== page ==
The sample is placed at the center of the crystal curvature, and the X‐rays are imaged on either a 1D strip detector or a 2D detector. This generates an emission spectrum in a single measurement without any detector or crystal motion. By scanning the incidence energy, one can obtain full RXES plane. A cut in the plane performed at maximum emission energy results in high‐resolution X‐ray absorption spectrum (HR‐XAS) that, due to reduced lifetime broadening, provides detailed information about very small variations in the unoccupied electronic states. The example of RXES plane measured for cisplatin compound is presented in Figure 2. It shows the states generated by the resonant excitation of a 2p3/2 electron into the Pt 5d orbitals (L3‐edge transition). Schematically shown horizontal and vertical cuts along the RXES plane correspond to the Lα1 lines of the X‐ray emission spectrum (XES) and high‐resolution X‐ray absorption spectrum (HR‐XAS) profiles, which provide information on occupied and unoccupied electronic states of the metal, respectively.

Figure 2.

Pt L3‐edge RXES map of cisplatin compound [7]. Reproduced by permission of The Royal Society of Chemistry.

In parallel to the development of the experimental aspects of X‐ray spectroscopy, the significant progress has been done in the theory and ab initio calculations of XAS and XES spectra that enables detailed qualitative and quantitative analysis of experiment. Among others, two representatives of ab initio codes are FEFF9.0 [36] and FDMNES [37]. FEFF9.0, based on Green's Function, is automated software for ab initio multiple scattering calculations of X‐ray absorption and X‐ray emission signals and various other signals for solids, clusters, or molecules. The code provides yields for X‐ray scattering amplitudes that may be directly compared to measured RXES signals. Recently, code was upgraded with several new features for more precise and more realistic calculations, which include ab initio Debye‐Waller factors, improved treatment of inelastic loses and core‐hole interaction as well as more accurate treatment of crystalline systems with k‐space calculations of the Green's function. Similarly, to FEFF software, FDMNES provides yields for X‐ray scattering amplitudes that may be directly compared to measured experimental spectra. Nevertheless, unlike FEFF, which is based on self‐consistent spherical muffin‐tin scattering potentials, the FDMNES employs the finite difference method (FDM) based on density functional theory (DFT) with a potential exchange correlation depending on the local electron density. Therefore, FDMNES may provide more accurate density of states calculations, especially for surface states, but at cost of much longer computation times.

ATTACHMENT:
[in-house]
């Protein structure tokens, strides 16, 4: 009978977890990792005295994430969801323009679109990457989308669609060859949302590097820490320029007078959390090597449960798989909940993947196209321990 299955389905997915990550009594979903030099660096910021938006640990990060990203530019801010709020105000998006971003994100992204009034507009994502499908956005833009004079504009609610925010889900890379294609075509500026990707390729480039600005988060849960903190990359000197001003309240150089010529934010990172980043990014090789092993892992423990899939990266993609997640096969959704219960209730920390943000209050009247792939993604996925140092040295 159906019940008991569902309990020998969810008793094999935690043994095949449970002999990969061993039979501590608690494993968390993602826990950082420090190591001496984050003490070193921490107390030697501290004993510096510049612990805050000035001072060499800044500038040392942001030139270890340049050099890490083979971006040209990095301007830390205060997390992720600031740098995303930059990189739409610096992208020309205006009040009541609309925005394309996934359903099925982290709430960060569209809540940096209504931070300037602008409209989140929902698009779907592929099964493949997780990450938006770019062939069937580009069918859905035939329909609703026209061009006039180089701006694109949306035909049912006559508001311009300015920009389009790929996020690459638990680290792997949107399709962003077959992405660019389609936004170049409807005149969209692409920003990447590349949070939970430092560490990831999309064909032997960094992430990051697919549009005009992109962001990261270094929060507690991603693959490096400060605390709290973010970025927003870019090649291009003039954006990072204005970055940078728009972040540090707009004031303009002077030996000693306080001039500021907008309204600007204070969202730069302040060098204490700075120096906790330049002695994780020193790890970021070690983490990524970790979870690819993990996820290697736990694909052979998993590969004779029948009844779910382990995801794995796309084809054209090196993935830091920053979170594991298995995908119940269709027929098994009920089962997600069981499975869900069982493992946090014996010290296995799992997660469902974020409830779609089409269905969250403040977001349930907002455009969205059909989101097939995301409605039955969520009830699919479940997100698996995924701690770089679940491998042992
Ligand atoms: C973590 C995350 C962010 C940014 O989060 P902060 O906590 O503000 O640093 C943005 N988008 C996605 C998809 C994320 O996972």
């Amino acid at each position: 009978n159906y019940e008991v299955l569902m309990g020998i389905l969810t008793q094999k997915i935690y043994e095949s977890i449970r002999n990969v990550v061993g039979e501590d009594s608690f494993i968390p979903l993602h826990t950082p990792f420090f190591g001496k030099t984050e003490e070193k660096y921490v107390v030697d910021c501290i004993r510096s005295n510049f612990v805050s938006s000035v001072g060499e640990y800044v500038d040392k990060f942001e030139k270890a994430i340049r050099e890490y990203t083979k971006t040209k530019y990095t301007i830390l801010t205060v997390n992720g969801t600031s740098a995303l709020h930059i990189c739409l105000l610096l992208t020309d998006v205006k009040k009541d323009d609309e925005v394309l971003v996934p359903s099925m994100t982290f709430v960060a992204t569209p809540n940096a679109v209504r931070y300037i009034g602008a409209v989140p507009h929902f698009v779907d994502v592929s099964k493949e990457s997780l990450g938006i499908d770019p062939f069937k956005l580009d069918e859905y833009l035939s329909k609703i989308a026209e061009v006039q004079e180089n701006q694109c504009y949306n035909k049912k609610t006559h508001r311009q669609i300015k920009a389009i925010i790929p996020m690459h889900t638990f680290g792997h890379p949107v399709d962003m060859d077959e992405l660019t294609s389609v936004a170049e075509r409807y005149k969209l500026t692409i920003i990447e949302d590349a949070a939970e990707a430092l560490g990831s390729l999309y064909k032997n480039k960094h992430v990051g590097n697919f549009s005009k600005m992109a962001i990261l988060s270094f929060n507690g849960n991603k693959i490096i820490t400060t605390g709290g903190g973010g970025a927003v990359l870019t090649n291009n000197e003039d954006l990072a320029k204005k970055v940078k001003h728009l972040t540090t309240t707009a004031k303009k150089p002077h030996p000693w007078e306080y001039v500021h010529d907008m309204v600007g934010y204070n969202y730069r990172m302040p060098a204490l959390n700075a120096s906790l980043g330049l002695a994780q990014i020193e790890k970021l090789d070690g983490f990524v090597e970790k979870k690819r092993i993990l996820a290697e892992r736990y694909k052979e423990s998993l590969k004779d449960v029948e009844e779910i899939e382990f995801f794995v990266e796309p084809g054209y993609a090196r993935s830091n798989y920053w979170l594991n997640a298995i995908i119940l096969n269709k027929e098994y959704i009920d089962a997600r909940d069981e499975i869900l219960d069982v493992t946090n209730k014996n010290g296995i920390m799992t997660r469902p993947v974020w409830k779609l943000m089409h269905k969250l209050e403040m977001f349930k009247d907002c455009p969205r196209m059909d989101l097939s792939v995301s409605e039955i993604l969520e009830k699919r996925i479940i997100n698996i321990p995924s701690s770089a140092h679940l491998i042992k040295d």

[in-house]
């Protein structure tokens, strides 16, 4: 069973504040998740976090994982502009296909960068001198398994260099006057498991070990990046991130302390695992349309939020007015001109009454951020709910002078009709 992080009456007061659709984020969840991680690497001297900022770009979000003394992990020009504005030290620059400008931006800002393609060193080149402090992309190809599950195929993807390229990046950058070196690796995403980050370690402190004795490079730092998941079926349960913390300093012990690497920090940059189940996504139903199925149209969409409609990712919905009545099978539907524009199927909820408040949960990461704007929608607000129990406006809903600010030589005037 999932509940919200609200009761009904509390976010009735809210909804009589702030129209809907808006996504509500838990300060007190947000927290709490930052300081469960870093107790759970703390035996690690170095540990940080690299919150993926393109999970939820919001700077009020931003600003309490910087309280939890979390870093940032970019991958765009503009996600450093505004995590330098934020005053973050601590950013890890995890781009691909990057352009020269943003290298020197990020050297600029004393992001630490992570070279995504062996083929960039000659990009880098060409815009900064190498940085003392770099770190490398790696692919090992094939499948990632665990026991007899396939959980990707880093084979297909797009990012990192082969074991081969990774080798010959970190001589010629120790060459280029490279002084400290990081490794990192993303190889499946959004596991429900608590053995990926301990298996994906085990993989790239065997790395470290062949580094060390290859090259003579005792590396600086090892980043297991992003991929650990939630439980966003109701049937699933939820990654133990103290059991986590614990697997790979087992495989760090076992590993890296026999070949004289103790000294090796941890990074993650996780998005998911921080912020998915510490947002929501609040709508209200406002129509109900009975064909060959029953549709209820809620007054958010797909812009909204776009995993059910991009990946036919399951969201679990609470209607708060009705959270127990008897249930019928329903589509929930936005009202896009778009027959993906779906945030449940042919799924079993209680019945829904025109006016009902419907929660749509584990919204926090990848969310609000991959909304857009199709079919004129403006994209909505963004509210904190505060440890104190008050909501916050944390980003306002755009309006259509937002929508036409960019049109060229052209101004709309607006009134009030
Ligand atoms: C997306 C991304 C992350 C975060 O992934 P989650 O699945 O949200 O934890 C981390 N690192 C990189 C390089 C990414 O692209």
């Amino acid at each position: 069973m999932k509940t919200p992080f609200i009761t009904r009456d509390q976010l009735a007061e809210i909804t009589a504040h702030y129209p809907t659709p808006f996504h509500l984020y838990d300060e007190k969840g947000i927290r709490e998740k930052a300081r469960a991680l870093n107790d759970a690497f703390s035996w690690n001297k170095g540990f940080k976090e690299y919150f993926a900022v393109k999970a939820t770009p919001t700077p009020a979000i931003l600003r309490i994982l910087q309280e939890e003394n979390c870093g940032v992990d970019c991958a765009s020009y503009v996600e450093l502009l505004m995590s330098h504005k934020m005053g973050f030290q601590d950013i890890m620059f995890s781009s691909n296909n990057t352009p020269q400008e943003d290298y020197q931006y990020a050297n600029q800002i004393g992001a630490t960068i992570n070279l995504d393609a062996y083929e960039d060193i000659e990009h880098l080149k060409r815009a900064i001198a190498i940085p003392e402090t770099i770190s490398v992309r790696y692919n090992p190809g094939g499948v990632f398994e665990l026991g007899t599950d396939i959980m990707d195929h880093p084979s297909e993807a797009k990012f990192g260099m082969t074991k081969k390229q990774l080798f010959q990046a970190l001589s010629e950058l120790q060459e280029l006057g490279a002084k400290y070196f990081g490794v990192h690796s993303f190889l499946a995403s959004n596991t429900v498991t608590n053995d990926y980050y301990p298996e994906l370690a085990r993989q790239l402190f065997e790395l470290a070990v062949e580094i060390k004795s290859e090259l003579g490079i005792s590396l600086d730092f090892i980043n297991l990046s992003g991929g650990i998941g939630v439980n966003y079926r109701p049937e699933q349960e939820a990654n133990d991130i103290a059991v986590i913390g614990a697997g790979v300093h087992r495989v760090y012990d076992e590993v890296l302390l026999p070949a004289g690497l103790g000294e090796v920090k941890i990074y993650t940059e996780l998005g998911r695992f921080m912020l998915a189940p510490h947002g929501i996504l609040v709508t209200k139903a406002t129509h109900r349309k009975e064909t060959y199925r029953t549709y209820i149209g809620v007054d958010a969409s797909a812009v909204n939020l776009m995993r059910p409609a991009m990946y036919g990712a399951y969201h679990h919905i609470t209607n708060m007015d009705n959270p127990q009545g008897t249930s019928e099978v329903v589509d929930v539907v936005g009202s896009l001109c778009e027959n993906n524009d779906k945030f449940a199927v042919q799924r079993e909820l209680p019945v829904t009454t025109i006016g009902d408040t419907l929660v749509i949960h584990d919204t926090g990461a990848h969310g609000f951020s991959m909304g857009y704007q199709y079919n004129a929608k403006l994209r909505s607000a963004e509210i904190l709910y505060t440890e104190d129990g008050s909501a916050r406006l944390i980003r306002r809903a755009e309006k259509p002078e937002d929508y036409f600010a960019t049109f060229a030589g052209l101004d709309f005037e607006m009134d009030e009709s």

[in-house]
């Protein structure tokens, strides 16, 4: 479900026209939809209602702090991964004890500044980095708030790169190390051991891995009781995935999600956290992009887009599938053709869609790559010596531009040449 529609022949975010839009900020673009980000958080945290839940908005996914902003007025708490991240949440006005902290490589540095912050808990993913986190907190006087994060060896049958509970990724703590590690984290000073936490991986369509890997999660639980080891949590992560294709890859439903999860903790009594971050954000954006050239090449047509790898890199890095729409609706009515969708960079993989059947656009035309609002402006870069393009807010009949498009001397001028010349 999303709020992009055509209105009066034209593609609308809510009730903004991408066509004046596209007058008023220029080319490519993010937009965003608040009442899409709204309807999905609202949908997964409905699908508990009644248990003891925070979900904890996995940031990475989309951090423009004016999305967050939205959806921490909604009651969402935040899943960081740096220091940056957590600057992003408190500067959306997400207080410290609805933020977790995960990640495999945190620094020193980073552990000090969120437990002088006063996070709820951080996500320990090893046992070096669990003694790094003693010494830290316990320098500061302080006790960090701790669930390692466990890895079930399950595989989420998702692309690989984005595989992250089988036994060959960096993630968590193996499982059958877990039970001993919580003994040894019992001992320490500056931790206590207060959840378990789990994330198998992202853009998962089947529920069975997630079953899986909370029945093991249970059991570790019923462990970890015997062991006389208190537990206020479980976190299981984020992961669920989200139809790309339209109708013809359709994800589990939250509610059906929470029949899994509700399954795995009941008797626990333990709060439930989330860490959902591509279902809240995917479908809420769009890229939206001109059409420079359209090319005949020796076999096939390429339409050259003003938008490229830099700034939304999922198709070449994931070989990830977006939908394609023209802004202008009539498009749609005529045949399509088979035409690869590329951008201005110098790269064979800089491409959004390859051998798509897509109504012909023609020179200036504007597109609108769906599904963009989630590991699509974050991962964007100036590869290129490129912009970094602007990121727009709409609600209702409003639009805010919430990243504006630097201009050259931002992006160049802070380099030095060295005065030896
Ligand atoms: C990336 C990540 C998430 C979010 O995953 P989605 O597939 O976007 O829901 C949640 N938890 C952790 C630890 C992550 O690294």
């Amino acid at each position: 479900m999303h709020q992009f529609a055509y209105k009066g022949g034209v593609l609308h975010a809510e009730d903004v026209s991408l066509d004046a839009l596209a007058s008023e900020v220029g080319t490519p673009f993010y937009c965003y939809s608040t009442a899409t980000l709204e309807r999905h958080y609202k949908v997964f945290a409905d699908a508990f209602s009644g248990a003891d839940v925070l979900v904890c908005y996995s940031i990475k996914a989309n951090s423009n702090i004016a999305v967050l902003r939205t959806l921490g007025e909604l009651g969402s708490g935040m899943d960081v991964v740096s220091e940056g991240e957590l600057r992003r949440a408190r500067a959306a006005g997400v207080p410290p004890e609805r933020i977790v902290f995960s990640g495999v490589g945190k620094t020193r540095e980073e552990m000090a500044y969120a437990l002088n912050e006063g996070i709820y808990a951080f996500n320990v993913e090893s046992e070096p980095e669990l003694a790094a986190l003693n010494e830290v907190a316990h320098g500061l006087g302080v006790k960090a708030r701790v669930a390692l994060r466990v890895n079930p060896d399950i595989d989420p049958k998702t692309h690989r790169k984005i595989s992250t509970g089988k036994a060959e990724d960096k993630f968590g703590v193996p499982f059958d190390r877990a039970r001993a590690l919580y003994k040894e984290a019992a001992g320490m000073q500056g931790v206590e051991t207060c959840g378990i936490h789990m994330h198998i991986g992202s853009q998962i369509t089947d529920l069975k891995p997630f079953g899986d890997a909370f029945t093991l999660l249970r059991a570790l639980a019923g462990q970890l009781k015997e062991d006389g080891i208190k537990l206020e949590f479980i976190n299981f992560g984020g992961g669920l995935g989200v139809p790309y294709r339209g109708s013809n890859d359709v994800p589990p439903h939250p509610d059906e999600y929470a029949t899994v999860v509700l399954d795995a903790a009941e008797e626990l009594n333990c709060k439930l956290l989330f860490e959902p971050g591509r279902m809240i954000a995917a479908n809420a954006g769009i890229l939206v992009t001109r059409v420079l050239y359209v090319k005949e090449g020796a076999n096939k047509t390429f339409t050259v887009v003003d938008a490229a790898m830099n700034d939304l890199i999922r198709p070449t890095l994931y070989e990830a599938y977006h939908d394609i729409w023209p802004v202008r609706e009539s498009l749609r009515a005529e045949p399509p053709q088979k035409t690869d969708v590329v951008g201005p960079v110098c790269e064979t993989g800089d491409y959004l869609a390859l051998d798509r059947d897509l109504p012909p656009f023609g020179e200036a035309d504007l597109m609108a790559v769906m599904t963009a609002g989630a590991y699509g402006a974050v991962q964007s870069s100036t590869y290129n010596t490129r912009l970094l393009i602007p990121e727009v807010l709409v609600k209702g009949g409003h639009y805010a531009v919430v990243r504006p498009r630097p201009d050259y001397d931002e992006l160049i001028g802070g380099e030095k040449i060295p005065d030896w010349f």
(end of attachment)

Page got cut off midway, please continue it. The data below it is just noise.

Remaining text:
3. Chemical analysis of antitumor compounds

It is beyond doubt that, in case of cancerous diseases, the effective therapy is needed. The majority of drugs used in cancer treatments are cytotoxic (cell killing) and interfere with the cells’ DNA. Consequently, the DNA‐drug interaction mechanism is of the primary interest when new antitumor compounds are studied. The development of new anticancer drugs is forced by the strong side effects and chemoresistance, both being induced when commonly used platinum‐based chemotherapeutics are applied. The binding mechanism of newly synthesized complexes to DNA is one of the most important characteristics to be determined for identification of drug–DNA activity. This can be probed with direct techniques, like nuclear magnetic resonance (NMR) or crystallography. However, these approaches very often require harsh sample preparation that may lead to difficulties in the interpretation of the results. Therefore, simultaneously to the development of new routes of drug synthesis and studying drug‐DNA interaction, further development of experimental techniques is necessary. Most importantly, detailed structural and electronic information of the samples has to be retrieved under in situ conditions with the ability to control the sample environment and mimicking real physiological conditions.

3.1. Chemical speciation